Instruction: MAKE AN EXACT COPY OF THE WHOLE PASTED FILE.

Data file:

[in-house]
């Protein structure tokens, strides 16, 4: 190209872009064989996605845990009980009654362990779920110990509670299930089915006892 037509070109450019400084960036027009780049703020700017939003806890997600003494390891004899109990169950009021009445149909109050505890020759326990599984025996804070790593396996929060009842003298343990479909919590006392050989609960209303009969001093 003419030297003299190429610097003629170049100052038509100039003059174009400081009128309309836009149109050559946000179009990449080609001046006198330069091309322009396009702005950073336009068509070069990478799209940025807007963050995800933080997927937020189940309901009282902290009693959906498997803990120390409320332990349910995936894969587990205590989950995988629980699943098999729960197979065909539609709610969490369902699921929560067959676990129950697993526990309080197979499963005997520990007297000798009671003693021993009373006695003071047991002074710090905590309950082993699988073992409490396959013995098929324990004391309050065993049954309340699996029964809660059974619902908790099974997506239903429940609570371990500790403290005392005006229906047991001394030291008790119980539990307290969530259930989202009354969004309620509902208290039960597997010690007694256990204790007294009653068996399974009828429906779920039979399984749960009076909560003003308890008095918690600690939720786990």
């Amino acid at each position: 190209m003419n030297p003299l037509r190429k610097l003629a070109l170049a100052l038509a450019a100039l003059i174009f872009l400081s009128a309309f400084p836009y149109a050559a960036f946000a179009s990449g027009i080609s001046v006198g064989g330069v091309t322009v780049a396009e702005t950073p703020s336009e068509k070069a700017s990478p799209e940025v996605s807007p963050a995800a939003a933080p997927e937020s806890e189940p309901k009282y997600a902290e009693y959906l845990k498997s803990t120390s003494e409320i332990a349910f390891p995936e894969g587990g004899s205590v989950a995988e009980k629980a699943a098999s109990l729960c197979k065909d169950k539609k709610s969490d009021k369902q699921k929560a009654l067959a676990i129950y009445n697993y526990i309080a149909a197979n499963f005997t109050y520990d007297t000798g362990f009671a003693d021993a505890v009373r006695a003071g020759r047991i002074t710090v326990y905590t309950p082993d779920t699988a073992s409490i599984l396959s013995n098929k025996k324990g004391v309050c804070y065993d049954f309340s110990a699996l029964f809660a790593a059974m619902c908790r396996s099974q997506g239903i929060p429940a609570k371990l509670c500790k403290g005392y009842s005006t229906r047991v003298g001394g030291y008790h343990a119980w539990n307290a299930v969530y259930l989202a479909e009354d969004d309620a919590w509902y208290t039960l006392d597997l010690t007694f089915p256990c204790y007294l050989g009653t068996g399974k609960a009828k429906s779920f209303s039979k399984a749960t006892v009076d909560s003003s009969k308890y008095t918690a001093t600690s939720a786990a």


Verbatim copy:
[in-house]
């Protein structure tokens, strides 16, 4: 190209872009064989996605845990009980009654362990779920110990509670299930089915006892 037509070109450019400084960036027009780049703020700017939003806890997600003494390891004899109990169950009021009445149909109050505890020759326990599984025996804070790593396996929060009842003298343990479909919590006392050989609960209303009969001093 003419030297003299190429610097003629170049100052038509100039003059174009400081009128309309836009149109050559946000179009990449080609001046006198330069091309322009396009702005950073336009068509070069990478799209940025807007963050995800933080997927937020189940309901009282902290009693959906498997803990120390409320332990349910995936894969587990205590989950995988629980699943098999729960197979065909539609709610969490369902699921929560067959676990129950697993526990309080197979499963005997520990007297000798009671003693021993009373006695003071047991002074710090905590309950082993699988073992409490396959013995098929324990004391309050065993049954309340699996029964809660059974619902908790099974997506239903429940609570371990500790403290005392005006229906047991001394030291008790119980539990307290969530259930989202009354969004309620509902208290039960597997010690007694256990204790007294009653068996399974009828429906779920039979399984749960009076909560003003308890008095918690600690939720786990």
């Amino acid at each position: 190209m003419n030297p003299l037509r190429k610097l003629a070109l170049a100052l038509a450019a100039l003059i174009f872009l400081s009128a309309f400084p836009y149109a050559a960036f946000a179009s990449g027009i080609s001046v006198g064989g330069v091309t322009v780049a396009e702005t950073p703020s336009e068509k070069a700017s990478p799209e940025v996605s807007p963050a995800a939003a933080p997927e937020s806890e189940p309901k009282y997600a902290e009693y959906l845990k498997s803990t120390s003494e409320i332990a349910f390891p995936e894969g587990g004899s205590v989950a995988e009980k629980a699943a098999s109990l729960c197979k065909d169950k539609k709610s969490d009021k369902q699921k929560a009654l067959a676990i129950y009445n697993y526990i309080a149909a197979n499963f005997t109050y520990d007297t000798g362990f009671a003693d021993a505890v009373r006695a003071g020759r047991i002074t710090v326990y905590t309950p082993d779920t699988a073992s409490i599984l396959s013995n098929k025996k324990g004391v309050c804070y065993d049954f309340s110990a699996l029964f809660a790593a059974m619902c908790r396996s099974q997506g239903i929060p429940a609570k371990l509670c500790k403290g005392y009842s005006t229906r047991v003298g001394g030291y008790h343990a119980w539990n307290a299930v969530y259930l989202a479909e009354d969004d309620a919590w509902y208290t039960l006392d597997l010690t007694f089915p256990c204790y007294l050989g009653t068996g399974k609960a009828k429906s779920f209303s039979k399984a749960t006892v009076d909560s003003s009969k308890y008095t918690a001093t600690s939720a786990a």